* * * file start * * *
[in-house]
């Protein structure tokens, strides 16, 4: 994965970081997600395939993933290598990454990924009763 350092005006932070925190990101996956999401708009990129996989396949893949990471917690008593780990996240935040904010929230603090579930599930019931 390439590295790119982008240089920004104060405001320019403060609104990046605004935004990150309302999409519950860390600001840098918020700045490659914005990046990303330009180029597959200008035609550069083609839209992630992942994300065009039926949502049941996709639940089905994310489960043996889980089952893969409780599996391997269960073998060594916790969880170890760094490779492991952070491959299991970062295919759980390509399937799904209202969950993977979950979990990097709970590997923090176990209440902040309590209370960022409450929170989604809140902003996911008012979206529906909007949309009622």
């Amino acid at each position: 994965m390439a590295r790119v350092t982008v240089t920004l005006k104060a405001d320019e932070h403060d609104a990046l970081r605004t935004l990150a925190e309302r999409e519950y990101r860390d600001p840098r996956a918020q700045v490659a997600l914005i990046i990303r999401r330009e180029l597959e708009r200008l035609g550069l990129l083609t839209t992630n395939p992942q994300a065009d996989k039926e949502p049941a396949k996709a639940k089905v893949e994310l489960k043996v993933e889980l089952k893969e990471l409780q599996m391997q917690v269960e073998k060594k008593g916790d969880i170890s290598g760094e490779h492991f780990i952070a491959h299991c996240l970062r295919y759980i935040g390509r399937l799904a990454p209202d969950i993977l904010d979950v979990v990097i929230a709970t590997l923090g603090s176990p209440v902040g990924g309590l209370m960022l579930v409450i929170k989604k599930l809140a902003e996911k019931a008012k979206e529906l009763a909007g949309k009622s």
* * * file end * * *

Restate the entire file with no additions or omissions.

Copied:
[in-house]
């Protein structure tokens, strides 16, 4: 994965970081997600395939993933290598990454990924009763 350092005006932070925190990101996956999401708009990129996989396949893949990471917690008593780990996240935040904010929230603090579930599930019931 390439590295790119982008240089920004104060405001320019403060609104990046605004935004990150309302999409519950860390600001840098918020700045490659914005990046990303330009180029597959200008035609550069083609839209992630992942994300065009039926949502049941996709639940089905994310489960043996889980089952893969409780599996391997269960073998060594916790969880170890760094490779492991952070491959299991970062295919759980390509399937799904209202969950993977979950979990990097709970590997923090176990209440902040309590209370960022409450929170989604809140902003996911008012979206529906909007949309009622």
């Amino acid at each position: 994965m390439a590295r790119v350092t982008v240089t920004l005006k104060a405001d320019e932070h403060d609104a990046l970081r605004t935004l990150a925190e309302r999409e519950y990101r860390d600001p840098r996956a918020q700045v490659a997600l914005i990046i990303r999401r330009e180029l597959e708009r200008l035609g550069l990129l083609t839209t992630n395939p992942q994300a065009d996989k039926e949502p049941a396949k996709a639940k089905v893949e994310l489960k043996v993933e889980l089952k893969e990471l409780q599996m391997q917690v269960e073998k060594k008593g916790d969880i170890s290598g760094e490779h492991f780990i952070a491959h299991c996240l970062r295919y759980i935040g390509r399937l799904a990454p209202d969950i993977l904010d979950v979990v990097i929230a709970t590997l923090g603090s176990p209440v902040g990924g309590l209370m960022l579930v409450i929170k989604k599930l809140a902003e996911k019931a008012k979206e529906l009763a909007g949309k009622s």